Mobile Technologies as Boundary Objects in the Hands of Student Teachers of Languages Inside and Outside the University

Mobile Technologies as Boundary Objects in the Hands of Student Teachers of Languages Inside and Outside the University

Elżbieta Gajek (Institute of Applied Linguistics, University of Warsaw, Warsaw, Poland)
Copyright: © 2016 |Pages: 8
DOI: 10.4018/IJMBL.2016040107


This paper presents the use of mobile devices by students of linguistics, future foreign language teachers, outside the university and in-campus, and their vision of the potential usefulness of such devices for language learning at tertiary level. As various characteristics of mobile devices influence their usability, users select a device to fit specific needs. This article discusses student teachers' preferences of the use of mobile devices in the light of boundary objects theory (Star, Griesemer, 1989; Star 2010). Although they use mobile phones mainly for communication and orientation in both contexts, the funcionalities are different. For example, they use phone calls outside the university versus sms in-campus, city public-transport website versus weekly schedule. The device turns out to be so flexible that allows for a selective use of its functionality depending on the context.
Article Preview


The first aim of the article is to present trends in the use of digital tools, that is computer laptops and mobile devices by university students – preservice language teachers. The second aim is to identify the extent technologies have been normalized (Bax, 2003).

The next aim is to reflect on the mobile devices as boundary objects. Boundary objects as defined by Star (Star, Griesemer, 1989; Star, 2010) can be used in many social contexts in various ways and for various purposes by the users, that is different communities use them as a common point of reference. Boundary objects articulate meaning and address multiple perspectives. They have different meaning in different social worlds but at the same time they have a structure that is common enough to make them recognizable across these worlds. Boundary objects are working arrangements, adjusted as needed. They allow different groups of people work together. Their actual use is worked out through the cooperation of their users. They are plastic enough to adapt to the changing needs of their users. They are not imposed by one community, nor by appeal to outside standards (Bowker and Star, 1999). Thus, boundary objects are used in an unstable way, so in the educational context, the role of mobile devices may change.

Steel and Levy (2013) discriminate between technologies and tools. Following Warschauer (2011, p. 36) they perceive the term Web 2.0 technologies as “wikis, blogs, audio/video conferencing, mobile technologies, virtual worlds and so forth” (Steel & Levy, 2013). However, the tools are perceived as a specific implementation of a certain functionality such as blog or wiki. But the tools change, thus Steel and Levy (2013) also use the term technologies for e.g. wiki and blog to emphasize a group of tools with certain functionalities. Some of them appear, others become outdated because of the users’ preferences. Thus, the role of the users, with a special focus on them as language learners requires constant updating.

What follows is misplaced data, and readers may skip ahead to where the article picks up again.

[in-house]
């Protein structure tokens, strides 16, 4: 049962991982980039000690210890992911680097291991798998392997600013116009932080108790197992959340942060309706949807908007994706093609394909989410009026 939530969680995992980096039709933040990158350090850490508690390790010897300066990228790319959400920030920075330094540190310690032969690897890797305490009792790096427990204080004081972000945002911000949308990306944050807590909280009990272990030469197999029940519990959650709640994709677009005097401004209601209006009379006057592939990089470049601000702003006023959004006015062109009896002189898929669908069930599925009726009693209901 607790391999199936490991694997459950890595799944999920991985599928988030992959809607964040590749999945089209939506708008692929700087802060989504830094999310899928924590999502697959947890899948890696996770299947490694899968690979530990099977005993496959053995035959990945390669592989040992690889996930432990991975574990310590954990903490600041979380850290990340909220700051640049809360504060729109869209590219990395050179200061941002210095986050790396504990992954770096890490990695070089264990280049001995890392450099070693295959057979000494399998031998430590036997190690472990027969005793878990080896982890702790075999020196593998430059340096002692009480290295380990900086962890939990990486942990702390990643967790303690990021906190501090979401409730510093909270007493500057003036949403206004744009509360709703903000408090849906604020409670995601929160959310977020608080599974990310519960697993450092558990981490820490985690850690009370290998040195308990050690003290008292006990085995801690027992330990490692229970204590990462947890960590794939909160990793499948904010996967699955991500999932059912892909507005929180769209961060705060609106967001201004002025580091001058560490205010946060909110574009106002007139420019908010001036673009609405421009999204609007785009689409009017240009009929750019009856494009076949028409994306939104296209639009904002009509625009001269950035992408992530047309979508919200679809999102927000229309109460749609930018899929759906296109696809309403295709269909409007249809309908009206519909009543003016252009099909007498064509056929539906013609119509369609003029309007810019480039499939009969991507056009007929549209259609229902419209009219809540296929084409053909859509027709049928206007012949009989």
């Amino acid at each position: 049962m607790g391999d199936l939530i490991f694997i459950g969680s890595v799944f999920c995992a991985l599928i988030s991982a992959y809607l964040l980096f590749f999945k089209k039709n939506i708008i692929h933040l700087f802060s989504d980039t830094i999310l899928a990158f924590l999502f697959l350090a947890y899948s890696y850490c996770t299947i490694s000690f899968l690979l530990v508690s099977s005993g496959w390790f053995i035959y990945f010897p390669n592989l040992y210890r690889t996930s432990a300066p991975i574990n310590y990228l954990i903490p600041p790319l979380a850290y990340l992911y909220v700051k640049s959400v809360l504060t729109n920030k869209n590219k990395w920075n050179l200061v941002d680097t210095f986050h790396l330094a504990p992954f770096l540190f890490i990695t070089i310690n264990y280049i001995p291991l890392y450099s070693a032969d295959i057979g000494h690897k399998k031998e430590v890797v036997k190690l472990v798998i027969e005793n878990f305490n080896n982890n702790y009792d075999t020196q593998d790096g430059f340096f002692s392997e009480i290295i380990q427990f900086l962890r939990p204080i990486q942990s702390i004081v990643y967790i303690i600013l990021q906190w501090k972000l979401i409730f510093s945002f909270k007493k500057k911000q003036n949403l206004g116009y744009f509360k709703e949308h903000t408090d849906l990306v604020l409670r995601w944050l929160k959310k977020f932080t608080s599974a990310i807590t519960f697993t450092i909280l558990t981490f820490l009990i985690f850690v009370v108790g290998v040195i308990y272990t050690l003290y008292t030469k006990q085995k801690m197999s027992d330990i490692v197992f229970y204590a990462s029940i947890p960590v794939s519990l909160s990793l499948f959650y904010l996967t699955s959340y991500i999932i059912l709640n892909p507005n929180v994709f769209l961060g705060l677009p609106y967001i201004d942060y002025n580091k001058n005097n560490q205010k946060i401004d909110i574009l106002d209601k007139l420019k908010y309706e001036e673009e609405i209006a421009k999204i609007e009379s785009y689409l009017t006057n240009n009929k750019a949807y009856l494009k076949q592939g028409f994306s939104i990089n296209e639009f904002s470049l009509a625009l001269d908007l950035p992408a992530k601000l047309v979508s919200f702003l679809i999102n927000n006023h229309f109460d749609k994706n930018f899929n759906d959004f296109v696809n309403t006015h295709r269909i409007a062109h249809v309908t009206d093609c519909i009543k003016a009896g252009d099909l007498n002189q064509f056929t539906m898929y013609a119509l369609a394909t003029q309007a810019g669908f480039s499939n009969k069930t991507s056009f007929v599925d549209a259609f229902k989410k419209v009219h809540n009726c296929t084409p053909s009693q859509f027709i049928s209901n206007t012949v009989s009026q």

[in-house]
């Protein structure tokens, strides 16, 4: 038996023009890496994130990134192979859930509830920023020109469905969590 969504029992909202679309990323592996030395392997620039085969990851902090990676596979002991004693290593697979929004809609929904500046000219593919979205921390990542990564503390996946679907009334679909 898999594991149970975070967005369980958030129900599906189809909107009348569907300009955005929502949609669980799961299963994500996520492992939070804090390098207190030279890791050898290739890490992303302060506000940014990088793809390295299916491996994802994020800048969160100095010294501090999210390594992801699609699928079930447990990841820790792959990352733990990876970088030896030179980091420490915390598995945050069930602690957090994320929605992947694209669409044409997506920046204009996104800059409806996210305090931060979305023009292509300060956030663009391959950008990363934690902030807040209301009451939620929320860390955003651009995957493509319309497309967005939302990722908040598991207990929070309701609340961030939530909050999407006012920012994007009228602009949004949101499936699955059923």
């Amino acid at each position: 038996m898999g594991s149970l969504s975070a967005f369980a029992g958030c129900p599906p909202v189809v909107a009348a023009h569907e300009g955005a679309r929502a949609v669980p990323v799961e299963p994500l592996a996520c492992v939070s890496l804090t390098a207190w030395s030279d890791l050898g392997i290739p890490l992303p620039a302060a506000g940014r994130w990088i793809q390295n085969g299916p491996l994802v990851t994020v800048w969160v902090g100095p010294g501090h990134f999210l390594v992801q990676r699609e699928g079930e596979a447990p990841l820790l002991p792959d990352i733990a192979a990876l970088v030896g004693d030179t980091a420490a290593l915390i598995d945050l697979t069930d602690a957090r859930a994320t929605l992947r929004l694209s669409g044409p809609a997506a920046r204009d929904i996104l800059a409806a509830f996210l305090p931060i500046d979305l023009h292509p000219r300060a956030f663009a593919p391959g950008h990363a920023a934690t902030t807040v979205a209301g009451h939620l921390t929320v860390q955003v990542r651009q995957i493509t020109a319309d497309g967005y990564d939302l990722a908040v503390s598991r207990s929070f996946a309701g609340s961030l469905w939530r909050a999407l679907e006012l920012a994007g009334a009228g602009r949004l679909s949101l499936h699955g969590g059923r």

Studies In The Use Of Technologies By Students

Early research, before 2006, on the use of Mobile Technologies (MT) in education was focused on basic mobile phones and Personal Digital Assistants (Burston, 2013; 2014a; 2014b). What is more, early studies of the use of mobile devices for foreign language learning investigated mainly the use of e-dictionaries (Sharpe, 1995; Weschler & Pitts, 1999; 2000; Yonally & Gilbert, 1995, Houser, Thornton, Yokoi, & Yasuda, 2001; Thornton & Houser, 2001a, 2001b, 2002; Deng, 2006; Wang, 2003; Zhang, 2004; Liang, Liu, Wang, & Chan, 2005; Burston 2013; 2014a).

The way students use technologies has been widely examined. Conole (2008) refers to learners’ preferences in her study from 2006 in the UK in which she collected 92 survey responses, 37 audio logs and 3 interviews. That time Web 2.0 technologies and PDA (Personal Digital Assistant – the ancestor of a mobile telephone, smartphone and tablet) were only mentioned. The well-established tools such as email, messengers, blogs, BlackBoard, Web radio, QQ were used. Skype and podcasts were new at the time. Language specific software such as Wordsmith for concordancing, online dictionaries were seldom mentioned.

Complete Article List

Search this Journal:
Open Access Articles: Forthcoming
Volume 11: 4 Issues (2019): 1 Released, 3 Forthcoming
Volume 10: 4 Issues (2018)
Volume 9: 4 Issues (2017)
Volume 8: 4 Issues (2016)
Volume 7: 4 Issues (2015)
Volume 6: 4 Issues (2014)
Volume 5: 4 Issues (2013)
Volume 4: 4 Issues (2012)
Volume 3: 4 Issues (2011)
Volume 2: 4 Issues (2010)
Volume 1: 4 Issues (2009)
View Complete Journal Contents Listing